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China Mobile, the world’s largest mobile phone operator, will launch what it describes as the world’s largest 5G trial network across five Chinese cities this year, according to a report by RCR Wireless. The announcement coincides with a new Chinese government mandate requiring sharp cuts to cellular data prices as high-speed coverage expands.

Initially, China Mobile’s 5G trial network will place over 500 total base stations across Guangzhou, Hangzhou, Shanghai, Suzhou, and Wuhan to provide outdoor 5G service. The carrier also said that it will launch smaller-scale, app-focused trials in 12 more cities, including Beijing and Shenzhen. Collectively, the cities appear to represent the widest 5G deployment announced by any carrier for 2018.

While China Mobile is describing the new networks as being for testing purposes, they are likely first steps towards the carrier’s previously promised 2018 launch of pre-commercial 5G service in China, which is expected to continue through 2020 with over 10,000 base station deployments. China’s government prioritized 5G testing years ago with the aim of leading the world in 5G adoption, completing second-phase testing last September; Huawei, Ericsson, Nokia, and ZTE all participated in the tests.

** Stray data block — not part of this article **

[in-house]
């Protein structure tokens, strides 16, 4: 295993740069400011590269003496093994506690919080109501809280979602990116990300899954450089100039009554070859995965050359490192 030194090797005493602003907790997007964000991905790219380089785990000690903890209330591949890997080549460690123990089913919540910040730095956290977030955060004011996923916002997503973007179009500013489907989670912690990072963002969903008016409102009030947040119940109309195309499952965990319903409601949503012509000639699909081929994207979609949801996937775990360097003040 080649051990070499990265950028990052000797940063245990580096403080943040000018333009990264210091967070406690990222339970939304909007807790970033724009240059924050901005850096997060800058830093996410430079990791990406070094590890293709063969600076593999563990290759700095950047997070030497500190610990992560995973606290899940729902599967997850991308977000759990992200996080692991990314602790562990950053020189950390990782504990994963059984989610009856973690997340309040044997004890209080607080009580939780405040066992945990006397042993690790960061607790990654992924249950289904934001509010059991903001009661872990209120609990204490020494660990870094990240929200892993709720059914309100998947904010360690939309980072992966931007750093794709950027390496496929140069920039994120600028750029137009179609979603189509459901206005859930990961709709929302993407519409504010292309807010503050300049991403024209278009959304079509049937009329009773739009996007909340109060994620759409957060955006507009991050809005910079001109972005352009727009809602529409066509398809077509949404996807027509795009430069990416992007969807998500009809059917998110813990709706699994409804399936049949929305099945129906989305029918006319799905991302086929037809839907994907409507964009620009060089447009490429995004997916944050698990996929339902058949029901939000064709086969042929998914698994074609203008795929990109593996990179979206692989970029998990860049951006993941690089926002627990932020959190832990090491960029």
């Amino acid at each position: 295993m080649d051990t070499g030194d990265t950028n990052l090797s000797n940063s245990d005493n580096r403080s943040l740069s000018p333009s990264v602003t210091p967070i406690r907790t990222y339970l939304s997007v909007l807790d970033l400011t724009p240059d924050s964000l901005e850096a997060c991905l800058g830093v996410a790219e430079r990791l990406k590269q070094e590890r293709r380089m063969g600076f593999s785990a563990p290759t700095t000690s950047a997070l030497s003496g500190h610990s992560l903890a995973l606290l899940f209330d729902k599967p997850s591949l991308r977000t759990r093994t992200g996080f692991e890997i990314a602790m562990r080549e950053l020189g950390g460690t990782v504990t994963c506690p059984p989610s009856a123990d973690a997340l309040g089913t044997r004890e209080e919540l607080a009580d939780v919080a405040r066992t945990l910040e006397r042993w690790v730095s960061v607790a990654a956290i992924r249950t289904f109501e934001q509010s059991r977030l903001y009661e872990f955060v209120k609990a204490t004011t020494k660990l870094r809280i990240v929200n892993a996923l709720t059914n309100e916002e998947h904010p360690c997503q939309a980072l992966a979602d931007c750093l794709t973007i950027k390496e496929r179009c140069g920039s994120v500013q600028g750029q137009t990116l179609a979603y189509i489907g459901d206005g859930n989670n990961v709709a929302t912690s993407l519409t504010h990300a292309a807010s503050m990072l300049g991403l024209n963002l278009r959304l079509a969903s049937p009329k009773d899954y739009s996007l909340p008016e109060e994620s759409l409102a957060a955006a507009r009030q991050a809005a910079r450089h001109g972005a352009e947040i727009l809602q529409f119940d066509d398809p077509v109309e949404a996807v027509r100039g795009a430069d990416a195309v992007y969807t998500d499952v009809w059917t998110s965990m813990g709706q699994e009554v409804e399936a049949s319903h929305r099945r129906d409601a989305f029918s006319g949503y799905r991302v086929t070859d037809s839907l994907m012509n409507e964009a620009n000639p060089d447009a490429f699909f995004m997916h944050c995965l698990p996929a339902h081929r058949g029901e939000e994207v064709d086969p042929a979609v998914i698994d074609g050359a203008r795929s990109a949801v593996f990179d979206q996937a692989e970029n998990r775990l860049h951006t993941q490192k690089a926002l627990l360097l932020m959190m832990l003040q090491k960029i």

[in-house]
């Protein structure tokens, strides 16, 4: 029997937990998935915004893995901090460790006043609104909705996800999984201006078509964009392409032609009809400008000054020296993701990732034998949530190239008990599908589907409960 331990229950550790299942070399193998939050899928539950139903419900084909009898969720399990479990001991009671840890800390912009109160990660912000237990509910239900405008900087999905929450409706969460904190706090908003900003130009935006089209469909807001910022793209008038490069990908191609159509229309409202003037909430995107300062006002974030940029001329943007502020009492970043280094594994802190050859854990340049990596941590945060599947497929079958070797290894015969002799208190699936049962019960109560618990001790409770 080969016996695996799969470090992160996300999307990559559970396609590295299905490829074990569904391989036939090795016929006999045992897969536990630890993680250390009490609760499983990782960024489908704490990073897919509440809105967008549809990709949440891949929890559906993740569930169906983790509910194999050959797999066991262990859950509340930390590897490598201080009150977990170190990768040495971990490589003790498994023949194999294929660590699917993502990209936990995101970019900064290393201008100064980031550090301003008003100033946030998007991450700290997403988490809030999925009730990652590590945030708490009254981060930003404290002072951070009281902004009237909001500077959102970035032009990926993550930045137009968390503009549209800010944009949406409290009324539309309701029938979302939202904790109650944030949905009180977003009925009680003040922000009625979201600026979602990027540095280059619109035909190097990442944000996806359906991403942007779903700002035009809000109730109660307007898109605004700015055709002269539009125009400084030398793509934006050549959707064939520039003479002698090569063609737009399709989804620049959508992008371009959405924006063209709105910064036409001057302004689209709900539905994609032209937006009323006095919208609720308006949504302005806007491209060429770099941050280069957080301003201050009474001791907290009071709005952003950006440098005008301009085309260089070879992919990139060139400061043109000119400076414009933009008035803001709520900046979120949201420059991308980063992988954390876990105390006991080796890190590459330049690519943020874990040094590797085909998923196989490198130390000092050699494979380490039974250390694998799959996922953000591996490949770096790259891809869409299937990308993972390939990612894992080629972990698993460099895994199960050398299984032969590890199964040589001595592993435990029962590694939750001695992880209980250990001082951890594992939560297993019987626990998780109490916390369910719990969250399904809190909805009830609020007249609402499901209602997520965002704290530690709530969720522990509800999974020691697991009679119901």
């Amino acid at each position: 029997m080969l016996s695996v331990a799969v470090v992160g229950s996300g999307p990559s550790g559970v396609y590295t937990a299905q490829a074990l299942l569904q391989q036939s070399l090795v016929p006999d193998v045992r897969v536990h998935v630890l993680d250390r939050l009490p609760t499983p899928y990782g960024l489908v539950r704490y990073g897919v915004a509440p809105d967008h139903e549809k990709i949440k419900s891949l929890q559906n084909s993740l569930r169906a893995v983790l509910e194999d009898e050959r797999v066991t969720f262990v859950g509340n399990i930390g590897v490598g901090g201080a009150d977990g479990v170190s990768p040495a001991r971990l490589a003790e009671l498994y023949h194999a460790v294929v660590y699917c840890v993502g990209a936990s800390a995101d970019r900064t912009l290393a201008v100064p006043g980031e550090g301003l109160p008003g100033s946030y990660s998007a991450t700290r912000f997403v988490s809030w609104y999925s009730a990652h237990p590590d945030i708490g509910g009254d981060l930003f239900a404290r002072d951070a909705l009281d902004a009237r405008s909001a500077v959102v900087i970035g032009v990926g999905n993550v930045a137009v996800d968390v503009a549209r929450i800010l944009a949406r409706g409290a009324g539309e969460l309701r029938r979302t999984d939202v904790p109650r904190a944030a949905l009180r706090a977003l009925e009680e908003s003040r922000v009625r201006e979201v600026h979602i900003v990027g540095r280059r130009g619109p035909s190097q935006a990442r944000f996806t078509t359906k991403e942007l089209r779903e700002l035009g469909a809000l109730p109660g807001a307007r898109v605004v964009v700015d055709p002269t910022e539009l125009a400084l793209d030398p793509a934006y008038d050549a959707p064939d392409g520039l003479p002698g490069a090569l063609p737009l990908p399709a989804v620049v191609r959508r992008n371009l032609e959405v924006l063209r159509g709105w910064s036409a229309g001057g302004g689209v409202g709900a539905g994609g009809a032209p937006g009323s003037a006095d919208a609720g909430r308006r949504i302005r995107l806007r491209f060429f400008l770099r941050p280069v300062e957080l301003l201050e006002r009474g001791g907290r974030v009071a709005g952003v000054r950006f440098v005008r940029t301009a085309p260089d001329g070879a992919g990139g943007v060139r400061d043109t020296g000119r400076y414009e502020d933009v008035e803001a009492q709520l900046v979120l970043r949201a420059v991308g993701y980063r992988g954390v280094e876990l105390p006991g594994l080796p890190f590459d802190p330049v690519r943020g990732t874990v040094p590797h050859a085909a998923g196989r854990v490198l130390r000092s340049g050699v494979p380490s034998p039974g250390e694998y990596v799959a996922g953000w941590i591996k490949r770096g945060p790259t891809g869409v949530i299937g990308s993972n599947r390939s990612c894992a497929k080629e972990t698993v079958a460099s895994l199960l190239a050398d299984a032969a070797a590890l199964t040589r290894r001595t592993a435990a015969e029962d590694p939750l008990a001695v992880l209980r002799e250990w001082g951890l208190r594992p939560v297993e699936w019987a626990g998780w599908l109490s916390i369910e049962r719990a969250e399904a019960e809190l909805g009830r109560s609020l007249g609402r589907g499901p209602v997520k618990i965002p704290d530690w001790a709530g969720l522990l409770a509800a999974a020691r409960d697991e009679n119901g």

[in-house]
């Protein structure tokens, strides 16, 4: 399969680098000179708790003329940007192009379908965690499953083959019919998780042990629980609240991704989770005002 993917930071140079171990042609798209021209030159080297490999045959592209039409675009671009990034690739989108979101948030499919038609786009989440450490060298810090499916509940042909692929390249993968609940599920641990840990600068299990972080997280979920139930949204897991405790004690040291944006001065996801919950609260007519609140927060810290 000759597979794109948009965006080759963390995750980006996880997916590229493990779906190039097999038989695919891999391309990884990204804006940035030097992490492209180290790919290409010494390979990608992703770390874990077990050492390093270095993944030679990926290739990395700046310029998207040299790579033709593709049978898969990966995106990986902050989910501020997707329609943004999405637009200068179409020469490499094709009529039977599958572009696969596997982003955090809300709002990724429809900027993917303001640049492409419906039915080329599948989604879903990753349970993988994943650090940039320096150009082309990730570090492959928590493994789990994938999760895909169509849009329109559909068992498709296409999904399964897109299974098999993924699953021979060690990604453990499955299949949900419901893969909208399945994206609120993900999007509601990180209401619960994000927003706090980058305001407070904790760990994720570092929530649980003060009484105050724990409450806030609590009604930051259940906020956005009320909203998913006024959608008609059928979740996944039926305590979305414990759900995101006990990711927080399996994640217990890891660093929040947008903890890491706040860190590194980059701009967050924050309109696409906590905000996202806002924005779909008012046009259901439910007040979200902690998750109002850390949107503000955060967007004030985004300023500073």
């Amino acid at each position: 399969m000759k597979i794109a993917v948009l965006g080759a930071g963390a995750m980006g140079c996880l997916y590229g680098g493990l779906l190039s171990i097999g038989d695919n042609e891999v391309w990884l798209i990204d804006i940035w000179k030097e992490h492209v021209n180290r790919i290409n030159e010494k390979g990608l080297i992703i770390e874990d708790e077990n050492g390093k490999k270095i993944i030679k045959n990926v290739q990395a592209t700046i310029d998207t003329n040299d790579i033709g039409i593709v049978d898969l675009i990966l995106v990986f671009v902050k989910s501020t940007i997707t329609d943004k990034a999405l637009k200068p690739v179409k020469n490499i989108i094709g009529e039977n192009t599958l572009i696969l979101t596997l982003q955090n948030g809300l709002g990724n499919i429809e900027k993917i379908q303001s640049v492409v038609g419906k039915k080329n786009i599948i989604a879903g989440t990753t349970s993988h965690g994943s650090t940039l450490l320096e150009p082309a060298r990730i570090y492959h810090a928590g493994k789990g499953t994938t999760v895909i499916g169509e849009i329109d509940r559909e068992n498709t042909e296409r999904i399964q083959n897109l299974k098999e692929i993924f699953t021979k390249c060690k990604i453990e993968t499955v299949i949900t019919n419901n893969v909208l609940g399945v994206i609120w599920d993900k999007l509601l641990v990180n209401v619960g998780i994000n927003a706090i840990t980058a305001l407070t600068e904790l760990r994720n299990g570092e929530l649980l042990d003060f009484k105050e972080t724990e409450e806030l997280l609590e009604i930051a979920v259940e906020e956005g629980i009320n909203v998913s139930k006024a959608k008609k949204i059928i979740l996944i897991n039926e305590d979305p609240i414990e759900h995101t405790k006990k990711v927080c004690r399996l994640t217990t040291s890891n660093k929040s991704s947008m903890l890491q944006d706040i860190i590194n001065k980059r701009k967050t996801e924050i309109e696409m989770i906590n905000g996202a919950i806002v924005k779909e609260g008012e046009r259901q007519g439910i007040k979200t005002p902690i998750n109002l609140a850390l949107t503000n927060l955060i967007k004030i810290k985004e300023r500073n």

With over 890 million customers, including over 650 million on 4G/LTE networks, China Mobile is an even more dominant carrier in China than Verizon or AT&T is in the United States. The five-city test network is comparable to Verizon’s plan to offer 5G in three to five cities by the end of this year, though China Mobile is more likely to focus on portable than fixed 5G devices at the offset. Most of China Mobile’s trial networks will operate on the 3.5GHz band, unlike Verizon’s, which are expected to use highly position-sensitive millimeter wave radios for fixed home/office broadband service.

The large-scale 5G announcement comes as China Mobile told investors about new Chinese government requirements announced today at the country’s Thirteenth National People’s Congress. Under a newly announced policy, China is requiring China Mobile to fully cover urban and rural areas with broadband service, expand Internet access in public places, eliminate data roaming charges, and reduce mobile data charges by at least 30 percent this year.

While the requirements could be seen as hitting China Mobile’s pocketbook at the exact time when it needs funds to build its new network — a huge problem facing 5G in many countries — the company is controlled and largely owned by the Chinese government. Despite the challenges, China Mobile said that it “believes that the aforesaid state policy requirements will accelerate the Company’s transformation in data traffic operation and digital services in the long run.”

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